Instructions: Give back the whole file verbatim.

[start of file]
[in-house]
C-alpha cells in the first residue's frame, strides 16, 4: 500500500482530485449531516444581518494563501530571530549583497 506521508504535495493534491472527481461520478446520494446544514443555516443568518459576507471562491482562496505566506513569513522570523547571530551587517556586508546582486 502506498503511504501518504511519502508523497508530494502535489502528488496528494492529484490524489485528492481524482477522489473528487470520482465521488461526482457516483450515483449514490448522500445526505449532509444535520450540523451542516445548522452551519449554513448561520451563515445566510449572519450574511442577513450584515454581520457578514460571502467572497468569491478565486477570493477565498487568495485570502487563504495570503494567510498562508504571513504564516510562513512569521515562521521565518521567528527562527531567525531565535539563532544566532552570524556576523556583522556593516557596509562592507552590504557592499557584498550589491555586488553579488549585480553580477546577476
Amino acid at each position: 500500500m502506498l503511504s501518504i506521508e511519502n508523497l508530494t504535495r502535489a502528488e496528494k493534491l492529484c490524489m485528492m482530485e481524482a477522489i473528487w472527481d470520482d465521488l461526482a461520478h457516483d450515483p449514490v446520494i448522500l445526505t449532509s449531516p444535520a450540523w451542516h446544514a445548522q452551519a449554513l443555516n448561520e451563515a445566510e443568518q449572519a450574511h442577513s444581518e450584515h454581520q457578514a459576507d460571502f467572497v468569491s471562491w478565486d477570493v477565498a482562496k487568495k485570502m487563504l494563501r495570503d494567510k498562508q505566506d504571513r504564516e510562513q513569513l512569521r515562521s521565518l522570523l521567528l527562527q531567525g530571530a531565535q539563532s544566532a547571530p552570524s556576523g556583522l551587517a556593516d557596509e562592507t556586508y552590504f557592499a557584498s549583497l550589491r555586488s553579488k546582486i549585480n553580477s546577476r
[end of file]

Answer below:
[in-house]
C-alpha cells in the first residue's frame, strides 16, 4: 500500500482530485449531516444581518494563501530571530549583497 506521508504535495493534491472527481461520478446520494446544514443555516443568518459576507471562491482562496505566506513569513522570523547571530551587517556586508546582486 502506498503511504501518504511519502508523497508530494502535489502528488496528494492529484490524489485528492481524482477522489473528487470520482465521488461526482457516483450515483449514490448522500445526505449532509444535520450540523451542516445548522452551519449554513448561520451563515445566510449572519450574511442577513450584515454581520457578514460571502467572497468569491478565486477570493477565498487568495485570502487563504495570503494567510498562508504571513504564516510562513512569521515562521521565518521567528527562527531567525531565535539563532544566532552570524556576523556583522556593516557596509562592507552590504557592499557584498550589491555586488553579488549585480553580477546577476
Amino acid at each position: 500500500m502506498l503511504s501518504i506521508e511519502n508523497l508530494t504535495r502535489a502528488e496528494k493534491l492529484c490524489m485528492m482530485e481524482a477522489i473528487w472527481d470520482d465521488l461526482a461520478h457516483d450515483p449514490v446520494i448522500l445526505t449532509s449531516p444535520a450540523w451542516h446544514a445548522q452551519a449554513l443555516n448561520e451563515a445566510e443568518q449572519a450574511h442577513s444581518e450584515h454581520q457578514a459576507d460571502f467572497v468569491s471562491w478565486d477570493v477565498a482562496k487568495k485570502m487563504l494563501r495570503d494567510k498562508q505566506d504571513r504564516e510562513q513569513l512569521r515562521s521565518l522570523l521567528l527562527q531567525g530571530a531565535q539563532s544566532a547571530p552570524s556576523g556583522l551587517a556593516d557596509e562592507t556586508y552590504f557592499a557584498s549583497l550589491r555586488s553579488k546582486i549585480n553580477s546577476r